Following in the steps of Mount Rainier National Park, The U.S. Forest Service is considering a permit system beginning in 1996 to limit the number of climbers using the popular South Climb route on Mount Adams.
There have been concerns for years about the number of people using the route and the general lack of solitude in the center of the 47,270-acre wilderness area, said John Johnson, a Vancouver forestry consultant hired to complete an environmental assessment.
South Climb begins at Cold Springs campground and leads up the southeast side of the peak to the 12,276-foot summit. It requires considerably less technical skill than other routes on Mount Adams or other Northwest peaks. It is the most popular wilderness destination in the Gifford Pinchot National Forest.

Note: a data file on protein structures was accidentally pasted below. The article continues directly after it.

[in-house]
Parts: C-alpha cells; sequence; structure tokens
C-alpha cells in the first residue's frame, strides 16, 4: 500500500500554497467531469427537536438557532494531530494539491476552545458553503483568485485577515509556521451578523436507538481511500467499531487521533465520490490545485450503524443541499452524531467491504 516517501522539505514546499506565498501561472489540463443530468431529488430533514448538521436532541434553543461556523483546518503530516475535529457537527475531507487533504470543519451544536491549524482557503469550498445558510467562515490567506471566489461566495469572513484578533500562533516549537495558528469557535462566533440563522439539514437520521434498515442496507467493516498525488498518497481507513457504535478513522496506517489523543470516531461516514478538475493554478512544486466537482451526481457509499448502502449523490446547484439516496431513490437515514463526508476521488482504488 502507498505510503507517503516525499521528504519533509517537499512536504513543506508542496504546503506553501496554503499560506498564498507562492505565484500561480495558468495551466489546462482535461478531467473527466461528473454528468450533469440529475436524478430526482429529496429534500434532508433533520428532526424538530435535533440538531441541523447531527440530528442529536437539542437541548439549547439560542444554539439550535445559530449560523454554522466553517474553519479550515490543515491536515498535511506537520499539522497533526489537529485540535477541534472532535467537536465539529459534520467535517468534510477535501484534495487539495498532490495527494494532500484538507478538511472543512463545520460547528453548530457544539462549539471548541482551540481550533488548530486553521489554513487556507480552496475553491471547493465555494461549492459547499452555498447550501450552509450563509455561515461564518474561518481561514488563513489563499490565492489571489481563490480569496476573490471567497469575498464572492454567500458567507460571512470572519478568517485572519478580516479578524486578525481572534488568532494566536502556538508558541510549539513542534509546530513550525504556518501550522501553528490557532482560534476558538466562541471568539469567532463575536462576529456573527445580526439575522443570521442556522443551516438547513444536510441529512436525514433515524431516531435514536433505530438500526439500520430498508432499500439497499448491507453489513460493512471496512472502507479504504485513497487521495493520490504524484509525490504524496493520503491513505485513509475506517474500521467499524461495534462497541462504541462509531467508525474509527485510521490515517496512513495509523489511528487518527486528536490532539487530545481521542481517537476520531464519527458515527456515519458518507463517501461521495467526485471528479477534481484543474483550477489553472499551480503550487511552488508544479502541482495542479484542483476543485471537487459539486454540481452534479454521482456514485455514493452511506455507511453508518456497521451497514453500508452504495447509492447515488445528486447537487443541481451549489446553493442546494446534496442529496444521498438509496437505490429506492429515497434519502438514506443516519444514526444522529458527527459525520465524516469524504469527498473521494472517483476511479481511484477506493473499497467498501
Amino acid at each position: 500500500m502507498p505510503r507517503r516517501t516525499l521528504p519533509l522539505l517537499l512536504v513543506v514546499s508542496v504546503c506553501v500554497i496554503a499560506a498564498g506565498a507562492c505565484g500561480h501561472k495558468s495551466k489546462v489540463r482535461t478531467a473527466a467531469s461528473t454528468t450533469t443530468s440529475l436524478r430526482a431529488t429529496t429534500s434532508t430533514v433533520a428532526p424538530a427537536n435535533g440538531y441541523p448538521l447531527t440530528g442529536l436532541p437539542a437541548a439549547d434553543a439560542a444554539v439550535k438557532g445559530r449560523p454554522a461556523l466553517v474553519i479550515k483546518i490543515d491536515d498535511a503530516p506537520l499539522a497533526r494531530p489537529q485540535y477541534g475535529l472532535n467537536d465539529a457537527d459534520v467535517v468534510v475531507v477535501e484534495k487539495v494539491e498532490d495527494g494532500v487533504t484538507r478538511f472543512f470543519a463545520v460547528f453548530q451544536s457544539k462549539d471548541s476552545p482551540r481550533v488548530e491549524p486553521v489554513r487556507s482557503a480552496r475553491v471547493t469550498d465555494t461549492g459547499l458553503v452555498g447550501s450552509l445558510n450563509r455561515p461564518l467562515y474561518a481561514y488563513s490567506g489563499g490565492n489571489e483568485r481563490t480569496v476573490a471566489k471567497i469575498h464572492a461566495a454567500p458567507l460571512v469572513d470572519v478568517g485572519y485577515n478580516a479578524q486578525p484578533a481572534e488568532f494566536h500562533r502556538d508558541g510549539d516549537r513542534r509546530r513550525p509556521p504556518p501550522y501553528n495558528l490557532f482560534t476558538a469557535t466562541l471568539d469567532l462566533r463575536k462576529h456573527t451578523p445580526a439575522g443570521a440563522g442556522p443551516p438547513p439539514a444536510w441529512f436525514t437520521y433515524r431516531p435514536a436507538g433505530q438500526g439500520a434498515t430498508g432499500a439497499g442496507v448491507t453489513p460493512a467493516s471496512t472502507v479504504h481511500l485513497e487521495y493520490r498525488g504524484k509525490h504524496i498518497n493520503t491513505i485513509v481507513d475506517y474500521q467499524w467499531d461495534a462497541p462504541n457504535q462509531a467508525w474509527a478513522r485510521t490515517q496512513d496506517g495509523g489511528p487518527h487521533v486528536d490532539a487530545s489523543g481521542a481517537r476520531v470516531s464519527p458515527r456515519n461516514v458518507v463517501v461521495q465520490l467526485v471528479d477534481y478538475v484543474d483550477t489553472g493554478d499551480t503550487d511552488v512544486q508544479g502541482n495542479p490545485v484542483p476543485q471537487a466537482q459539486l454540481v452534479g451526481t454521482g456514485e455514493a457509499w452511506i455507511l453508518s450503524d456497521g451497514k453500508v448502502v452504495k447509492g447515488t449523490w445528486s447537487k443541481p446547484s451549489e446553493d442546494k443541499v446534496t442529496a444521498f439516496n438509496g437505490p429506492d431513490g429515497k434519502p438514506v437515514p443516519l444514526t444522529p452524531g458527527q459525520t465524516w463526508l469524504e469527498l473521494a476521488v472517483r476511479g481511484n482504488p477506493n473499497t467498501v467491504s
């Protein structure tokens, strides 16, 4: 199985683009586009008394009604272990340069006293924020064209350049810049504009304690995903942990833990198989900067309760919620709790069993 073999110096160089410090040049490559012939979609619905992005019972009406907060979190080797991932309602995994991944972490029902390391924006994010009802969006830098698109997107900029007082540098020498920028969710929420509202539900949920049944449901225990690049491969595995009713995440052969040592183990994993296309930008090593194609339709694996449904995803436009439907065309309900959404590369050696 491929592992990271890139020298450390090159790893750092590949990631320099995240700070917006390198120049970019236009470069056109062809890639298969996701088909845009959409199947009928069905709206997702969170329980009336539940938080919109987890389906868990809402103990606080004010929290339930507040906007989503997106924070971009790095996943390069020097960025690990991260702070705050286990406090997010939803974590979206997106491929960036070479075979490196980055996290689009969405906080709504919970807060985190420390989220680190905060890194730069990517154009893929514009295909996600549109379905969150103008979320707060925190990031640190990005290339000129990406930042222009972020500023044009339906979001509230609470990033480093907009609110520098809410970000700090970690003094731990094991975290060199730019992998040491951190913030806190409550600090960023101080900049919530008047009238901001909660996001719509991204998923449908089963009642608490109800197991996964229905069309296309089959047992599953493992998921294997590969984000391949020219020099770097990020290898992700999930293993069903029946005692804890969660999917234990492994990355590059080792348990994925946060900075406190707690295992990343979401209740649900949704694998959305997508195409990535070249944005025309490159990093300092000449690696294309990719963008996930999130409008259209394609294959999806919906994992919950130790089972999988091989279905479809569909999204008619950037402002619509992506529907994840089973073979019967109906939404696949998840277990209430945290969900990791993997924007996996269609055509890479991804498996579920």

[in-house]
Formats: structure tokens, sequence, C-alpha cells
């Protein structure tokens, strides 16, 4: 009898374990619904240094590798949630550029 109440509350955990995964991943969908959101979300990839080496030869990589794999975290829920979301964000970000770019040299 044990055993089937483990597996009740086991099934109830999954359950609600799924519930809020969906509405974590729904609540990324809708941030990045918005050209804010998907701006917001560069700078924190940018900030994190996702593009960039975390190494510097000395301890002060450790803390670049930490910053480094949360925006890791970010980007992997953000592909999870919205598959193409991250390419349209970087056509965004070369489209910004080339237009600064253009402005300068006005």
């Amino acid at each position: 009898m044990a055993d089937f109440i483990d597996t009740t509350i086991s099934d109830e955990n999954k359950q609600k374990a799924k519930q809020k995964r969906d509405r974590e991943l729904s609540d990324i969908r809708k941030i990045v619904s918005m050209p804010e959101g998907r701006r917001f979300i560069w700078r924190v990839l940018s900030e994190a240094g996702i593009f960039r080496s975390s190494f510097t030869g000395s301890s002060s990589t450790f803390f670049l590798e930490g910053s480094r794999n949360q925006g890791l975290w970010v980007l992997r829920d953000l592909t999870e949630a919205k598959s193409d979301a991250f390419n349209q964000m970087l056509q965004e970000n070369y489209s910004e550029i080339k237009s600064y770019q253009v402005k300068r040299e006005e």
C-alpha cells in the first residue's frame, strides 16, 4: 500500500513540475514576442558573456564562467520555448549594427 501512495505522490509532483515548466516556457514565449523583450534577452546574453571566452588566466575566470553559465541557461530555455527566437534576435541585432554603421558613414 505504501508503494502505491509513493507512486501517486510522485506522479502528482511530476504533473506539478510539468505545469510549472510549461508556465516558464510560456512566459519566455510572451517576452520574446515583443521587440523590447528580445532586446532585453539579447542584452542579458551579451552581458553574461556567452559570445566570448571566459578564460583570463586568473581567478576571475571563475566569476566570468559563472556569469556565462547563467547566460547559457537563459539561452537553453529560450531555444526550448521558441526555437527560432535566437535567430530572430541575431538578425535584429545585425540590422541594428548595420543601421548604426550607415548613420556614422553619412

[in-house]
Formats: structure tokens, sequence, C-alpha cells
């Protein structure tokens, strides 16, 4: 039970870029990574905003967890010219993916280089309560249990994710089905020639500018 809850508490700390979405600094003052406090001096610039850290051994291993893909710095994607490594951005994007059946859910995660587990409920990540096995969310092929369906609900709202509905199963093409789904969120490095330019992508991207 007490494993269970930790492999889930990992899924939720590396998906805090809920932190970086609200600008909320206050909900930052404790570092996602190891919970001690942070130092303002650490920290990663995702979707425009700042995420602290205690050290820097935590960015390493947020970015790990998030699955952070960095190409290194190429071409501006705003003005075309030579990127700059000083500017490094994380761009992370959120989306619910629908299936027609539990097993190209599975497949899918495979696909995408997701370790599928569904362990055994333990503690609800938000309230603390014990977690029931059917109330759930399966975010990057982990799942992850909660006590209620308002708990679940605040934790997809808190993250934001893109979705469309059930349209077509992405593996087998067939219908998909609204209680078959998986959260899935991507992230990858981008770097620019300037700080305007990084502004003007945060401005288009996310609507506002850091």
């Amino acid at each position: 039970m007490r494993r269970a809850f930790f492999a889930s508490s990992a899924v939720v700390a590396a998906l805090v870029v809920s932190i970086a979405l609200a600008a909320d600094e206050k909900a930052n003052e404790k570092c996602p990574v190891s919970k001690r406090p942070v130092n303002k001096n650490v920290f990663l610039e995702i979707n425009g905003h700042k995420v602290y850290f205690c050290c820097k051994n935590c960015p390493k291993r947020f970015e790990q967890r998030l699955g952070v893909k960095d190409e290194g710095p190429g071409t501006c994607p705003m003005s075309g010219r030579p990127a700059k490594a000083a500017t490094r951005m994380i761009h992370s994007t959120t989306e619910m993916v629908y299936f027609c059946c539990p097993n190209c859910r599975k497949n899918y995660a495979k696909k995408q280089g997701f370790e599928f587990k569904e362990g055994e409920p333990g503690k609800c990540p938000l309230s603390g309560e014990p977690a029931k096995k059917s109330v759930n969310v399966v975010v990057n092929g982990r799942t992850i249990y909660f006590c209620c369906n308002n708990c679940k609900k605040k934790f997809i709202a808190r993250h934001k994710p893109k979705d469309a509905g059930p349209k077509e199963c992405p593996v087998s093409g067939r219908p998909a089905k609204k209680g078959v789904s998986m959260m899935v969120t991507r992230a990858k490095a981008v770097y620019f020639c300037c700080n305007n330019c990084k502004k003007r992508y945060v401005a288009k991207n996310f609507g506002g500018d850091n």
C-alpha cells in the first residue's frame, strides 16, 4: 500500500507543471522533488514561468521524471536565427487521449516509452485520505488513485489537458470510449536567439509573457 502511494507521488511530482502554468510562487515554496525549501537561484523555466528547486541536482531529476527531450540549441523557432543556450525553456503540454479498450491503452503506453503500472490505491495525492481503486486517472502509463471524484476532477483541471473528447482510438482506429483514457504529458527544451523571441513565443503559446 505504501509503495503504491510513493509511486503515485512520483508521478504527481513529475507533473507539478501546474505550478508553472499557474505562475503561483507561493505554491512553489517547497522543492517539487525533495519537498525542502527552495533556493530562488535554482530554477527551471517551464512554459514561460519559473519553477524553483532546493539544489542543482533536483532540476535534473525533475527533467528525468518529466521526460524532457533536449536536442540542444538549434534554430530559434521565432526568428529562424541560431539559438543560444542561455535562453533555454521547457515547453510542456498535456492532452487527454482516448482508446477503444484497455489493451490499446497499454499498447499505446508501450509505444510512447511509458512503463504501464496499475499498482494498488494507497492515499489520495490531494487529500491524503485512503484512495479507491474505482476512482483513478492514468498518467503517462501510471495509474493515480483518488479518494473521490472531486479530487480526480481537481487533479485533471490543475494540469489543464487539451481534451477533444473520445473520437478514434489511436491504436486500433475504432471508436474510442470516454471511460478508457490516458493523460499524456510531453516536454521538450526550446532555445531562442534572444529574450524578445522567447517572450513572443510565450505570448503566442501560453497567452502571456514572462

Use on the South Climb increased from 4,625 climbers in 1992 to 5,770 last year, an increase of 25 percent.
The schedule calls for the Forest Service to make a decision by early this summer, then use the climbing season to inform the public about changes for 1996.
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